Funding for the development of the Total Immersion framework came from the Center for Teaching and Learning (CTL) and the Provost’s Office.
The Tech2Market/TechPush pilot held final presentations in December. The pilot program was a good first step to exploring key elements of how Boise State University can accelerate the pace and value of the technologies that can be commercialized from its research labs. Three teams participated in the pilot. Key stakeholders from Boise State and the private sector were in attendance at the presentation event to observe and interact with the presenting teams.
Of the three teams, the Flexible Biosensor team was able to validate the fit between the solution they intend to deliver and the targeted customer segment (validation of Product-Market Fit). The other two teams explored several customer segments and have honed in on one specific target customer for their technologies. The Battery Team will continue discussions with advanced battery manufacturers to test their Value Proposition around lower cost and higher capacity. The Smart Antenna team will continue to explore conversations with leaders in the telecommunications industry that are driving towards solutions around wireless 5G and the Internet of Things. The final presentations marked the end of the pilot, but some members of each team will continue with the commercialization process.
Katy Ritter, director and technology transfer officer in the Division of Research and Economic Development, attended the presentations.
“The Tech2Market/TechPush pilot program is a fitting complement to the institution’s entrepreneurial efforts,” Ritter said. It exemplifies our key objectives of creating inclusive, interdisciplinary teams to accelerate the commercialization of new technologies, products and processes that arise from the university’s research.”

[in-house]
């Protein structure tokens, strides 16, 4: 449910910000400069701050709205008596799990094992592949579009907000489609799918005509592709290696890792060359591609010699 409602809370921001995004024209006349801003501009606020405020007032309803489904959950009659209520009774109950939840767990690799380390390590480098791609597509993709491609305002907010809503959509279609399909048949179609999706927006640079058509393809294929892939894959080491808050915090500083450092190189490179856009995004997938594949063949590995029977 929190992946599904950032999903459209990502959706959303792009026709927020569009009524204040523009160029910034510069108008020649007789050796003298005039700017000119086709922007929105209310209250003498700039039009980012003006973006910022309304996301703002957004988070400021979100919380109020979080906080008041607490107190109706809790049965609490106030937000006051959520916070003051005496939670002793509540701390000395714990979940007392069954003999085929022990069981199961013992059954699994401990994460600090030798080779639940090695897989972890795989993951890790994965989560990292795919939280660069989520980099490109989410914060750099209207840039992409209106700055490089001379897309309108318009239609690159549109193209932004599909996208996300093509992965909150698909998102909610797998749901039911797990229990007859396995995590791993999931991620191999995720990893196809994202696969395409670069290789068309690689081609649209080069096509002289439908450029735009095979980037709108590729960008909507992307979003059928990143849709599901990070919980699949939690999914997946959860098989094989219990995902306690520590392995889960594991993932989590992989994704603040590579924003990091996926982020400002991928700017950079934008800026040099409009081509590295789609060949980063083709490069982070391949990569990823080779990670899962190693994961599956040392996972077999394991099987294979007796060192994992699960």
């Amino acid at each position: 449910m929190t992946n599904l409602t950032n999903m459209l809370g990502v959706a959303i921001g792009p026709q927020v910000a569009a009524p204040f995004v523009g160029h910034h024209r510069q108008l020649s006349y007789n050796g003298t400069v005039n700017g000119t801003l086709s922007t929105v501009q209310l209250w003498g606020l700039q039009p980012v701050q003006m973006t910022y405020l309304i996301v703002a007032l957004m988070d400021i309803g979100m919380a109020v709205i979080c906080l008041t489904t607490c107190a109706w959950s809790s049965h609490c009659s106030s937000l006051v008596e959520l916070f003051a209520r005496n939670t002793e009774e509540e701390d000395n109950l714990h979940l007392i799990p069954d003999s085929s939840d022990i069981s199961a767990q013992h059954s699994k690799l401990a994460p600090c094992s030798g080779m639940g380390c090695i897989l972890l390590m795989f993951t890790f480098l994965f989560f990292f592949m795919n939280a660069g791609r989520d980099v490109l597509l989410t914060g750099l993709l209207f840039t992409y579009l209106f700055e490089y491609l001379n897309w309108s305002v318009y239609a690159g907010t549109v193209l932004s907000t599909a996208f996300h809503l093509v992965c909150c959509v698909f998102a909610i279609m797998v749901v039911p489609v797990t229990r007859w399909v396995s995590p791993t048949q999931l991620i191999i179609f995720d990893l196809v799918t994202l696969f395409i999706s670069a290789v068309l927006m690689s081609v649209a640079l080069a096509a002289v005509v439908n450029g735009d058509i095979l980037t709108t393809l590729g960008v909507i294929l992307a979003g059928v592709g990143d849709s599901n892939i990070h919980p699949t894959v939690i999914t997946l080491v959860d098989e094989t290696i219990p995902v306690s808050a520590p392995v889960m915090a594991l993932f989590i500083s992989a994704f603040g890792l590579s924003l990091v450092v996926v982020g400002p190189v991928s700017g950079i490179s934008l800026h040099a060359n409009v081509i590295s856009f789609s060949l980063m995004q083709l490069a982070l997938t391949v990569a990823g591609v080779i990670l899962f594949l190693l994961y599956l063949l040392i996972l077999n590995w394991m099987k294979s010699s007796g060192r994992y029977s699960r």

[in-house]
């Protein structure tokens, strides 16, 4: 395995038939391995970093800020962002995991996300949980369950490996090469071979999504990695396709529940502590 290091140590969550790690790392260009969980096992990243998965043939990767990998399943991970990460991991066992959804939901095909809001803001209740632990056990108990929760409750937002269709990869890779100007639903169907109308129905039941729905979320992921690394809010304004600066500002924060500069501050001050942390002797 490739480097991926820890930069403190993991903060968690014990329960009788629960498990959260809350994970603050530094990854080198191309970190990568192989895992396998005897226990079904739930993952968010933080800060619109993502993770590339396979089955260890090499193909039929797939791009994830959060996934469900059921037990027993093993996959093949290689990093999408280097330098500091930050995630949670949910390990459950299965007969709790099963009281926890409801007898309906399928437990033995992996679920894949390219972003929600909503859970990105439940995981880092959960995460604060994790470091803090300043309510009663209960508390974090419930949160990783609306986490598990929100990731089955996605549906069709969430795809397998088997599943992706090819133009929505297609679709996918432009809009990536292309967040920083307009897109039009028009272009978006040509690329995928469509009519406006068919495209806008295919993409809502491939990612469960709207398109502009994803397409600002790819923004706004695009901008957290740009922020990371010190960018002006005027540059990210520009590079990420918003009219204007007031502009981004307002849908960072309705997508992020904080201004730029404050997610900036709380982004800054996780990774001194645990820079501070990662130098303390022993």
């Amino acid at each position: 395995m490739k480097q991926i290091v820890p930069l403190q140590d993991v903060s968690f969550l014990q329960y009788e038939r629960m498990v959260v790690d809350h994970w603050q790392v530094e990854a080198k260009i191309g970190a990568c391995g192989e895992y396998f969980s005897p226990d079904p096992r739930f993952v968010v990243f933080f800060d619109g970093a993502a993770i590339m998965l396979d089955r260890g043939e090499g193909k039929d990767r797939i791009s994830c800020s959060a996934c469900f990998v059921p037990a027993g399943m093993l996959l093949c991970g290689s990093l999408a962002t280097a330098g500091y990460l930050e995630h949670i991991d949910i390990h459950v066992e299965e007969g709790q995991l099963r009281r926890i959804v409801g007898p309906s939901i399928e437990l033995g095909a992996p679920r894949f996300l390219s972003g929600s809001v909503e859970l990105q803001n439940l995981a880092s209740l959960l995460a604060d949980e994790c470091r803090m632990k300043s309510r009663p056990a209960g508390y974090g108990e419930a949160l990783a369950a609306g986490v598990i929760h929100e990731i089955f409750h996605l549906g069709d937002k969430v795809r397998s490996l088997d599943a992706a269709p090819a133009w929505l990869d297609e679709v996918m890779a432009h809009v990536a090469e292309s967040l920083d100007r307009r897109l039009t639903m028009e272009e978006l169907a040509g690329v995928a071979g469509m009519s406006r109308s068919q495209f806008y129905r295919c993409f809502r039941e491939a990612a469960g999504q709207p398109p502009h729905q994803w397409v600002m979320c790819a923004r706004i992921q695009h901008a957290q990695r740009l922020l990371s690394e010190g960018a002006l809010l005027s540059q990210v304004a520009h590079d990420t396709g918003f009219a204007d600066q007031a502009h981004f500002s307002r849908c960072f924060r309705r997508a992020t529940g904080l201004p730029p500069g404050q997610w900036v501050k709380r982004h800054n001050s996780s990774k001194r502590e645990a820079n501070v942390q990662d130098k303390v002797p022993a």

Paul Copperidder, Technology Commercialization Program director for Idaho Small Business Development Center, is planning more projects.
“We are also looking to review our process and gain from lessons learned, with the goal of launching another round in the fall of 2018.”
Emeritus Professor Nancy Napier has an article in the Idaho Statesman’s Business Insider. The post contains a tip on how to be more creative. Read Napier’s “Trying to think outside the box? Happy music to the rescue” (opens in new window.)
Boise State Chapter of Alpha Kappa Psi (co-ed business fraternity) has partnered with Giraffe Laugh! early learning center to collect gifts for Boise families. Pick a snowflake from the decorated tree in the Jackson Commons in the Micron Business and Economics Building and help fulfill a wish of a child. Please bring new, unwrapped gifts to COBE Career Services, MBEB 1120 by December 15, 2017 at 4 p.m.